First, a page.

Gazetteer of the State of Maine, 1882 page 49
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Gazetteer of the State of Maine With Numerous Illustrations, by Geo. J. Varney

BOSTON: PUBLISHED BY B. B. RUSSELL, 57 CORNHILL. 1882. Public domain image from


what they could to make amends to the tribe by messages of regret
and gifts to the relatives of the slain Indians.

Depredations by members of other tribes still continued, but the
Penobscots still refused to take up arms against these, and government
therefore, in November, 1775, declared war against them. Three hun-
dred men were raised in the following March to act as scouting parties,
and during the season the garrisons were strengthened. The savages
were on    the war-path by the last of March, and from that time to the

^    close of    the season they ranged destructively through all the settled

portions    of the State, being rarely met by the scouts; and many of the

new plantations Avere abandoned. The limits of the settlements which
maintained themselves through this war are marked by New Gloucester
on the north-west, Fort Halifax on the north, and Thomaston on the
north-east. The following year was a repetition of the last, with but
little variation. So many men were required in Acadia and at Louis-
burg, and in the operations against the French and Indians about Lake
Champlain and on the Ohio, that no large number could be put in the
field in Maine.

In 1758, the cajDture of Louisburg from the French a second time,
and the fall of Fort Du Quesne, at Pittsburg, on the Ohio, reA'ived the
spirits of the people. Six hundred soldiers from Maine took honorable
part in the capture of Louisburg, AAdiile 300 had been raised for the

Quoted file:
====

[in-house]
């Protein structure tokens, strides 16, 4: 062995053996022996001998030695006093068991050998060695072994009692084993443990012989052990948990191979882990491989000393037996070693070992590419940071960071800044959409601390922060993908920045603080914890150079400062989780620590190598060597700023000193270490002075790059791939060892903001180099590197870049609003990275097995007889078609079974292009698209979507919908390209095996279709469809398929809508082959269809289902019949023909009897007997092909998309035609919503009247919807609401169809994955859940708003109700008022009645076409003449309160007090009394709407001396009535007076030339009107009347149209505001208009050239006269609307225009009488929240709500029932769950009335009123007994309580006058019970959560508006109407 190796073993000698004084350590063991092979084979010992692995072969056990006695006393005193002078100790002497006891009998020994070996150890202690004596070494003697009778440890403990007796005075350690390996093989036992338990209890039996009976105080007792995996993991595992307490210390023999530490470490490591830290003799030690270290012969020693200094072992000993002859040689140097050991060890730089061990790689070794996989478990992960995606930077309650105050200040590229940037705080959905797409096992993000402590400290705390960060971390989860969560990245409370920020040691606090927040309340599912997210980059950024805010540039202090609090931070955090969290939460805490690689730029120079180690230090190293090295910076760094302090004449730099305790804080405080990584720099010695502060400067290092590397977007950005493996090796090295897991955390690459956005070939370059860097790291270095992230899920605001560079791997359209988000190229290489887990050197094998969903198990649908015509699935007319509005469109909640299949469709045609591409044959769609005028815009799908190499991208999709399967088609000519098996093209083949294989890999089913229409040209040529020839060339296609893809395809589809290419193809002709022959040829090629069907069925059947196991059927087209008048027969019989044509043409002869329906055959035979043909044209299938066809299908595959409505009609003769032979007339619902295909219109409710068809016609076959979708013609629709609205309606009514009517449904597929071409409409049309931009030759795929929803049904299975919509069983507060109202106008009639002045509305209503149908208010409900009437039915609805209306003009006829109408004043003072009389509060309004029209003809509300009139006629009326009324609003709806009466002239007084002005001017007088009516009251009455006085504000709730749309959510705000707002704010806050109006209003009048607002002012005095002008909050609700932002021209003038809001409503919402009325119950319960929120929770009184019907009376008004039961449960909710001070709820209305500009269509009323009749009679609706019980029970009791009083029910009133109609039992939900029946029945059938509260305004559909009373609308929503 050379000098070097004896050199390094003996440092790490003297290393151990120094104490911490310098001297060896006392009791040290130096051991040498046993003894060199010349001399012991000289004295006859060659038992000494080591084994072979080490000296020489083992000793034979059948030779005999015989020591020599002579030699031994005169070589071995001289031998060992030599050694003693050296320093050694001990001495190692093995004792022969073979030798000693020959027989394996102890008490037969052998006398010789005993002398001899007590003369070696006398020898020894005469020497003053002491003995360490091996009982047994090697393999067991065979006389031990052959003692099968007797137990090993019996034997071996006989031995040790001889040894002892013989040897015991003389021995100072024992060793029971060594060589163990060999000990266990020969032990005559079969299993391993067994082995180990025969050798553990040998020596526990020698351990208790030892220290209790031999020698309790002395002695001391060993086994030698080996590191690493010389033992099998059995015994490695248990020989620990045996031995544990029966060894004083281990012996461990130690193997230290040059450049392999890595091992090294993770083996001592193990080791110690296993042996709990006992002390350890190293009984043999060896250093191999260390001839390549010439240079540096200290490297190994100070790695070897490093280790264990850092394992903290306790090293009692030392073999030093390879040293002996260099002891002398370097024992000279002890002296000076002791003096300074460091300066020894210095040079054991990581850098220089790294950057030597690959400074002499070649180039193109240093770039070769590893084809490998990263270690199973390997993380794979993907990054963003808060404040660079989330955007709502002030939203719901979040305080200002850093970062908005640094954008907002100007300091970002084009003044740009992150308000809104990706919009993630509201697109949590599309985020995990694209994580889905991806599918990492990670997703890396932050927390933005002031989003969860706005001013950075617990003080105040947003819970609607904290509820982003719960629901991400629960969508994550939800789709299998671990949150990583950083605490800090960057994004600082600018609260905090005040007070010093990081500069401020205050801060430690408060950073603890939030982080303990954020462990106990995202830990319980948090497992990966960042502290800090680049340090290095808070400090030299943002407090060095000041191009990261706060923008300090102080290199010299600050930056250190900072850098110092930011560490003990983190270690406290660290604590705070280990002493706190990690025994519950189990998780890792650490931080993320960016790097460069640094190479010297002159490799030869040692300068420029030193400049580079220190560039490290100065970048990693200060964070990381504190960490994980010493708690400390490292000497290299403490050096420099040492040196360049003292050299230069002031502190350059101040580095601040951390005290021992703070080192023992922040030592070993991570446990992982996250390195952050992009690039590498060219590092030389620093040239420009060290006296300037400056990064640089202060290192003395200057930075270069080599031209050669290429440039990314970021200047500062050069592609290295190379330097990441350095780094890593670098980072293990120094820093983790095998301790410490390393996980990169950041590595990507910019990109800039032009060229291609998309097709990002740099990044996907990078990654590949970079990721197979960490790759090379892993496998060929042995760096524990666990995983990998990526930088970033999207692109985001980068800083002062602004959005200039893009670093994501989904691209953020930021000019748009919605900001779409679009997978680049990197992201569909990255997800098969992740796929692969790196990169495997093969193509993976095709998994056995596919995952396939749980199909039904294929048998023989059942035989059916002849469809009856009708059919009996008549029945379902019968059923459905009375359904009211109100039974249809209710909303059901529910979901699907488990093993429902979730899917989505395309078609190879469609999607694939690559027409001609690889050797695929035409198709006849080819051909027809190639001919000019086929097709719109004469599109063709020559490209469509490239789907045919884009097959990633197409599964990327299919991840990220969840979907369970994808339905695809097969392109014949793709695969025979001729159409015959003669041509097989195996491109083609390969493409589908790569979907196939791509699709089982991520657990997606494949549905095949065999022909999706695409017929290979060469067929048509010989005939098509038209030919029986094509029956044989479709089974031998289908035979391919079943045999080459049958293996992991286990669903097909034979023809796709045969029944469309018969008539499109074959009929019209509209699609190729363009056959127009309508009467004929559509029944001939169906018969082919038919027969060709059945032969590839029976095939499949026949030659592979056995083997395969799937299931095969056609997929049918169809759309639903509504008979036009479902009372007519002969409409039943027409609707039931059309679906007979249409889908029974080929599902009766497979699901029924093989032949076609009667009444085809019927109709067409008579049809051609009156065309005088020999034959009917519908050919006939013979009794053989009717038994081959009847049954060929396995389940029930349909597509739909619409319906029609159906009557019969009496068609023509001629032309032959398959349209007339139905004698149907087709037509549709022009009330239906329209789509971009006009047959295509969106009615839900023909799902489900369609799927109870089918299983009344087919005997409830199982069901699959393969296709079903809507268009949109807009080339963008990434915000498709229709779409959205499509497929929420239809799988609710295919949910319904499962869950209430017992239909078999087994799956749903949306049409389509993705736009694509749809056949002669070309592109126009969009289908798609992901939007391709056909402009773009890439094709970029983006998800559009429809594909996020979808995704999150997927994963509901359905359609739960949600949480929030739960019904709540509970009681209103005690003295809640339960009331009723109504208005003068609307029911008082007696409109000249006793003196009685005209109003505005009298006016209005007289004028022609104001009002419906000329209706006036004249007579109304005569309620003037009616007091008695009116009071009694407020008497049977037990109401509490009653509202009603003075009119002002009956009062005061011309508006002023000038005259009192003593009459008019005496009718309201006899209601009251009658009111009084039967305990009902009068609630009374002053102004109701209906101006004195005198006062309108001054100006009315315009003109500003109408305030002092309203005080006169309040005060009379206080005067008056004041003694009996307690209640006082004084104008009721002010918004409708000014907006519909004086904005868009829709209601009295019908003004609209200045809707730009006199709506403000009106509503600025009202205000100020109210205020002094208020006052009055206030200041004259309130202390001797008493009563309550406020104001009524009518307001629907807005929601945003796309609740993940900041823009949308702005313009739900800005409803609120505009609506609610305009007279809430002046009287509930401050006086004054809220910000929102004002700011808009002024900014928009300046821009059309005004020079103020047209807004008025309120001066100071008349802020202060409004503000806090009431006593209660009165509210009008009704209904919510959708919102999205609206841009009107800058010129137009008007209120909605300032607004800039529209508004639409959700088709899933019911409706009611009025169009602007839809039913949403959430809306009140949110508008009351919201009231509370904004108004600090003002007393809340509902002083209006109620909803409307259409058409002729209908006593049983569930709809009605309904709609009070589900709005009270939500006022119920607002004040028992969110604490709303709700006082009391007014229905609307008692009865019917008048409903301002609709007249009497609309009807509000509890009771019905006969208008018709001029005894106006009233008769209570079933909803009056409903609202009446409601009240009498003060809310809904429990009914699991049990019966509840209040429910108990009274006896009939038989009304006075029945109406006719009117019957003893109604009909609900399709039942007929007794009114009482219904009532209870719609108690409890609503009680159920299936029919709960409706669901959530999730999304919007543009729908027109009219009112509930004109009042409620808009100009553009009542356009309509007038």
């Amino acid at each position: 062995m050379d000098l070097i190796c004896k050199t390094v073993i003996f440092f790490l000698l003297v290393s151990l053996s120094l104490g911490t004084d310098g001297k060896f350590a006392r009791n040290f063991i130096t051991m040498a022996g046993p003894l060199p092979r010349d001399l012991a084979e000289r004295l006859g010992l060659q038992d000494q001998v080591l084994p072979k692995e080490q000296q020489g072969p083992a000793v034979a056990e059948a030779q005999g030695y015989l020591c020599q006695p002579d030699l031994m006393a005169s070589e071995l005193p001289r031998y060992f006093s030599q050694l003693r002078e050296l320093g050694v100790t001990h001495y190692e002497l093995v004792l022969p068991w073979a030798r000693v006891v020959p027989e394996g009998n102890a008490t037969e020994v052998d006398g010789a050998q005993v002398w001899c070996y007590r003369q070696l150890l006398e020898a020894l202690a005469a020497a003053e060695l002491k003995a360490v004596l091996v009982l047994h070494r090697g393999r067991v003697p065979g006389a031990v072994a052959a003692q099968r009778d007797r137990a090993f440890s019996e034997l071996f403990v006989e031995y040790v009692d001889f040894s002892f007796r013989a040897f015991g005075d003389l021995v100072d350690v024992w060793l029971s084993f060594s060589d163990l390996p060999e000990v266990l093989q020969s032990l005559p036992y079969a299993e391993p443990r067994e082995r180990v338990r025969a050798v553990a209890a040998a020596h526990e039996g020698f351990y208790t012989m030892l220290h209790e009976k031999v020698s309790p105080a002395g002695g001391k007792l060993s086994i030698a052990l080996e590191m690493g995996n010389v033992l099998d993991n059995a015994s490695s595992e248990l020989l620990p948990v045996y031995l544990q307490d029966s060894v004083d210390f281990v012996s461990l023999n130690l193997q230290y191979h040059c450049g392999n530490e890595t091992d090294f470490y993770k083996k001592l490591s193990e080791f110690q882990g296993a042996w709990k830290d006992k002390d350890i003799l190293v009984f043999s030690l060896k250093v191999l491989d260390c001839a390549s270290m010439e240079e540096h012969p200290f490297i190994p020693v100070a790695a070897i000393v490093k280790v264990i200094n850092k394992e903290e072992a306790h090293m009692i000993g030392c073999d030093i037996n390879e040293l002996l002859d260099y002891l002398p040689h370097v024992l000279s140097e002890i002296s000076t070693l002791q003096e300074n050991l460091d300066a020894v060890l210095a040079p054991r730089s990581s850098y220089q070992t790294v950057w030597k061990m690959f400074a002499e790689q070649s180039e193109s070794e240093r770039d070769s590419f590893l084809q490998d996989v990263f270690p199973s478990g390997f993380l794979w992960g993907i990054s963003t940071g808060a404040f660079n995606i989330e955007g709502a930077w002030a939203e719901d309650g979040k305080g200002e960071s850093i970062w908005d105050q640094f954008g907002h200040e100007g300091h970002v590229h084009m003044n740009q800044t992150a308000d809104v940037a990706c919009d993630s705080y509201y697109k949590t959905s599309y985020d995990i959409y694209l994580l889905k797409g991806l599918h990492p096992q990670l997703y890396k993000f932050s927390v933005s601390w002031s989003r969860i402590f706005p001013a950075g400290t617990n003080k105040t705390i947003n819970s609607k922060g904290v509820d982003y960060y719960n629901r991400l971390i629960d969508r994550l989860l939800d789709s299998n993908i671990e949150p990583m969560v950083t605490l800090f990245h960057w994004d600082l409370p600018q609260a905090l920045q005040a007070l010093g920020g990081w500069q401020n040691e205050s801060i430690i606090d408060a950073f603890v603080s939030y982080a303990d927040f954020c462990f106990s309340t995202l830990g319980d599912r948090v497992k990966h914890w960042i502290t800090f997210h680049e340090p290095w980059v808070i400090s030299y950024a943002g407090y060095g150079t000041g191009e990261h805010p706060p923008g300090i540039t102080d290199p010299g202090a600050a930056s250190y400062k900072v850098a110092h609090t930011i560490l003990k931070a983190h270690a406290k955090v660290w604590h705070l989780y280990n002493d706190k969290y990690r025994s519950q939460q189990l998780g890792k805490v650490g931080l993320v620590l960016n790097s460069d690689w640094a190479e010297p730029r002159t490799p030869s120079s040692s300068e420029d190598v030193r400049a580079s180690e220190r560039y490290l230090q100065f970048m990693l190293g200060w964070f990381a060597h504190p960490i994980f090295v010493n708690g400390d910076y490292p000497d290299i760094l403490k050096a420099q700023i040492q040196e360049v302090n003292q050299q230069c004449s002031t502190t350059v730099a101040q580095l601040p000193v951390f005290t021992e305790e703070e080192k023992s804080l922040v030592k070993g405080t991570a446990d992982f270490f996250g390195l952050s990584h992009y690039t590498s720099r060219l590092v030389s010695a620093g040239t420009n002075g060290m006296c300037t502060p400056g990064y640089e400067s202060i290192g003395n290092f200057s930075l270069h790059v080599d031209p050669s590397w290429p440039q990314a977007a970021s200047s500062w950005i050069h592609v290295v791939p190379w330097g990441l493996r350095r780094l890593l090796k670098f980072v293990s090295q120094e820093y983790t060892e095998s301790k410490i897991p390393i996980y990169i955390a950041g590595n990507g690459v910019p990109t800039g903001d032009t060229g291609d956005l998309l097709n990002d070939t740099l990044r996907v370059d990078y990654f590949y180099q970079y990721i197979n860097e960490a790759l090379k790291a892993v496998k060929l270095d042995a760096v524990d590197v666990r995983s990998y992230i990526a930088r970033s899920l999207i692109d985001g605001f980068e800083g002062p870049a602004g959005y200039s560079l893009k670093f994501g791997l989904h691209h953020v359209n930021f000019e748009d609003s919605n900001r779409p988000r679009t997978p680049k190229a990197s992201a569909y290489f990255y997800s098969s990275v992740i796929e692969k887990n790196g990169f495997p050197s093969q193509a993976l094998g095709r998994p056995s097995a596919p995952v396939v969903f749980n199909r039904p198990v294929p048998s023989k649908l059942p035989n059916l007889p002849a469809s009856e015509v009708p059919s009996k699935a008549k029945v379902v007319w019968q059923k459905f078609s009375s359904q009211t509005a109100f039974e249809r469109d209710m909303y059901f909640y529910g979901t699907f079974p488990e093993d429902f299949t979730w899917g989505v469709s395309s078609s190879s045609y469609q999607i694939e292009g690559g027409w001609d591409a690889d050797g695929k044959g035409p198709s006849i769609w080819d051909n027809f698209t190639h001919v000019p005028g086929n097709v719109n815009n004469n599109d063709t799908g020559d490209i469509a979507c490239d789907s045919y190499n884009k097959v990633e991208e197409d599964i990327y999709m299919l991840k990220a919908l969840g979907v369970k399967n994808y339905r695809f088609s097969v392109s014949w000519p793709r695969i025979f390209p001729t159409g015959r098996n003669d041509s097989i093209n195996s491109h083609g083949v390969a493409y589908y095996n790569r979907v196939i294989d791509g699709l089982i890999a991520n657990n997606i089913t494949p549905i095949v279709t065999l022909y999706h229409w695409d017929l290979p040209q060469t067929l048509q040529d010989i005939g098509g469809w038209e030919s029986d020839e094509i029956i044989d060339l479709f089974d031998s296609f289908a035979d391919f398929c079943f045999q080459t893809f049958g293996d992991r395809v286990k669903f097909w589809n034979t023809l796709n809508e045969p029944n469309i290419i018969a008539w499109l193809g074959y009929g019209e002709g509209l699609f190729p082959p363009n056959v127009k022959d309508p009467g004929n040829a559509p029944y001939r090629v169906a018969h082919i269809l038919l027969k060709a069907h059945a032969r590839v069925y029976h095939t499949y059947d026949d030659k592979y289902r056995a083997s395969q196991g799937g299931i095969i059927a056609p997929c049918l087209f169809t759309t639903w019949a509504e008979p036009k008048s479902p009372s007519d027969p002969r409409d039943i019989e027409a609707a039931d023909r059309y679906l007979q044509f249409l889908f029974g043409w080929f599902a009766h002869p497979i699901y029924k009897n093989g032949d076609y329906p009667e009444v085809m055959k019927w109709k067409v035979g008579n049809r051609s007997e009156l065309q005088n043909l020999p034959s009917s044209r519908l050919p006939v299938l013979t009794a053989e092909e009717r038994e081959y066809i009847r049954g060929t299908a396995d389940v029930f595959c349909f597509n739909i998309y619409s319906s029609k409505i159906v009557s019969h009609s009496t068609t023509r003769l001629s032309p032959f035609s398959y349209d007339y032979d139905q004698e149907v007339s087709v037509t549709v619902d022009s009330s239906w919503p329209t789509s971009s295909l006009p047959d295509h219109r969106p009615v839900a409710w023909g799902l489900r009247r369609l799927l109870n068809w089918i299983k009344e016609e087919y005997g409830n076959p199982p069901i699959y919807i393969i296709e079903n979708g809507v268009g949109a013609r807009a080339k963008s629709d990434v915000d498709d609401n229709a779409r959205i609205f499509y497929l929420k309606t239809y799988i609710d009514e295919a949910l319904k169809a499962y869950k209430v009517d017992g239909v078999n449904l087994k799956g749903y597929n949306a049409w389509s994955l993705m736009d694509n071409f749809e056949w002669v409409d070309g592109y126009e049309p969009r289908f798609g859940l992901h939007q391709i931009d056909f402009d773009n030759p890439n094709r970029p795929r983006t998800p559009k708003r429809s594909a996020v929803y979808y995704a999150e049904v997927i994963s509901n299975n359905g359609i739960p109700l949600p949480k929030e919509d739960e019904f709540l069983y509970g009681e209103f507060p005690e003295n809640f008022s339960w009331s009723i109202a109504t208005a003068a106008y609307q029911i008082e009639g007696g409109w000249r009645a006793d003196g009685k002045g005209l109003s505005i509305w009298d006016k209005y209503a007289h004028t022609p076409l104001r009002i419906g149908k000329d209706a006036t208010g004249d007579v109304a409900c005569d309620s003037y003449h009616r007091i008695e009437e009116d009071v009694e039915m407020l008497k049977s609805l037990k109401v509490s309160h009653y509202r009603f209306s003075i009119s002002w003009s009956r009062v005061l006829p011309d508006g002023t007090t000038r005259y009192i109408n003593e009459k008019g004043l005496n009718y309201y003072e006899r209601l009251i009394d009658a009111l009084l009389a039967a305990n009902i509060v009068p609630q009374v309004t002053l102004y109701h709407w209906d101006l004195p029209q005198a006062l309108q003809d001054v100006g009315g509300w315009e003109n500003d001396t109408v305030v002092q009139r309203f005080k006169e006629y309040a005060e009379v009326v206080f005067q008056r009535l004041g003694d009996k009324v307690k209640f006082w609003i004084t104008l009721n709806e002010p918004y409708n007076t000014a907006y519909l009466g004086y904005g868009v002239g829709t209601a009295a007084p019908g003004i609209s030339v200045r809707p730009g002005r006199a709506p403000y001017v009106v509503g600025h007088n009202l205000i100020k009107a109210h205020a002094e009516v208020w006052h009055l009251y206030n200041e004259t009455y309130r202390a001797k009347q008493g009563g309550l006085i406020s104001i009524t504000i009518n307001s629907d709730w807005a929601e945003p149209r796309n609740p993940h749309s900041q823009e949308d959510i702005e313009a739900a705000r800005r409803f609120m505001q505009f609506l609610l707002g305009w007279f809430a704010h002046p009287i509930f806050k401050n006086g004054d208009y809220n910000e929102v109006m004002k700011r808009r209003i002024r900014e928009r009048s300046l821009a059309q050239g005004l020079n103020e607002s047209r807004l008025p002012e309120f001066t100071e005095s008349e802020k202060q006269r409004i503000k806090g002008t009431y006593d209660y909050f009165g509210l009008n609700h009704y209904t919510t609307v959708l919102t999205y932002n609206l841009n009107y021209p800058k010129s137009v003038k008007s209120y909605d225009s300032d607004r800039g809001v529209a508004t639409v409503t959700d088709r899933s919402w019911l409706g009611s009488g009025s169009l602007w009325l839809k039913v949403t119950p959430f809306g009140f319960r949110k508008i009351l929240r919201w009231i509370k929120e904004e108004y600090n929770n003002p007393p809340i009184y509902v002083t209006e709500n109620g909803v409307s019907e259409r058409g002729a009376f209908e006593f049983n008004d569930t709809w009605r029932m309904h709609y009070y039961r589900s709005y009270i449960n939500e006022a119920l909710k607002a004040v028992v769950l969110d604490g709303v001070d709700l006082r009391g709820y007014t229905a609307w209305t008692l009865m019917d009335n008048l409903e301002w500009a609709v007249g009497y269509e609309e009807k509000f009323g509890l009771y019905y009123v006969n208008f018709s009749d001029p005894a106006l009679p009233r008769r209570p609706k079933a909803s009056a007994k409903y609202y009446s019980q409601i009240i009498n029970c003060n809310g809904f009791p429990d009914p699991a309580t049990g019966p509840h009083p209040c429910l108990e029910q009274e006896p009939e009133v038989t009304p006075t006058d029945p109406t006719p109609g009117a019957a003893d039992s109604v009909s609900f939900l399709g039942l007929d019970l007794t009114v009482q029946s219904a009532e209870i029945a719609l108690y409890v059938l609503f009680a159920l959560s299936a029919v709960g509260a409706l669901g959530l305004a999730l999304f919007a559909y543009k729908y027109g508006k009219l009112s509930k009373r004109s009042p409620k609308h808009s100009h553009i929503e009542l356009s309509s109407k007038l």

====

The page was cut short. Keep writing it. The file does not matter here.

defence of the settlements at home. In August, the fort at St.
George’s Avas attacked by 400 French and Indians. A timely rein-
forcement secured their repulse, and they turned soutlnvard and
a    attacked    the fort at Meduncook, noAv Friendship. Here they killed or

captured eight men, but failed to take the fort. It Avas the last notable
attack of the Indians upon the English settlements, and with this sea-
son the outrages and massacres by the tribes of Maine forever ceased.

In 1759, Governor Thomas Pownall, Avho had succeeded Shirley,
constructed a fort on the Penobscot, on the Western side of the river
in what is noAv the toAvn of Prospect. While the siege of Quebec was
in progress, Colonel Rogers with two hundred rangers was sent from
Ticonderoga to destroy the Indian villages about the St. Francis river,
just nortlnvest of Maine ; and his mission was successfully performed.
In September, Quebec surrendered to the English, and the next year
the dominion of the French in the north Avas finally overthrown.

The population of Maine in 1742, was tAvelve thousand, and the
towns and plantations Avere about tAventy-five. In
1760, Lincoln and
Cumberland counties Avere formed,—the former then including all the
country northward of the Androscoggin and eastAA'ard to the St. CroiY.
The first English settlements east of the Penobscot were made shortly
1762. In this year twelve toAvnships lying eastAvard of that
river were granted to several hundred petitioners, a few of whom had
already settled there. One lot in each township was reserved for a
church, another for the first minister settled, a third for Harvard
College, and a fourth for the use of schools. About this time the
British government began to bear more heavily upon the resources of
the colonies, in the attempt to gain a revenue from America. Not
content Avith enriching her merchants and manufacturers by the “Acts
of Trade,” by which various manufactures, including those of iron
and steel, Avere prohibited in the colonies, they increased the import
tax on molasses and sugar. Then in
1765 the Stamp Act Avas devised,


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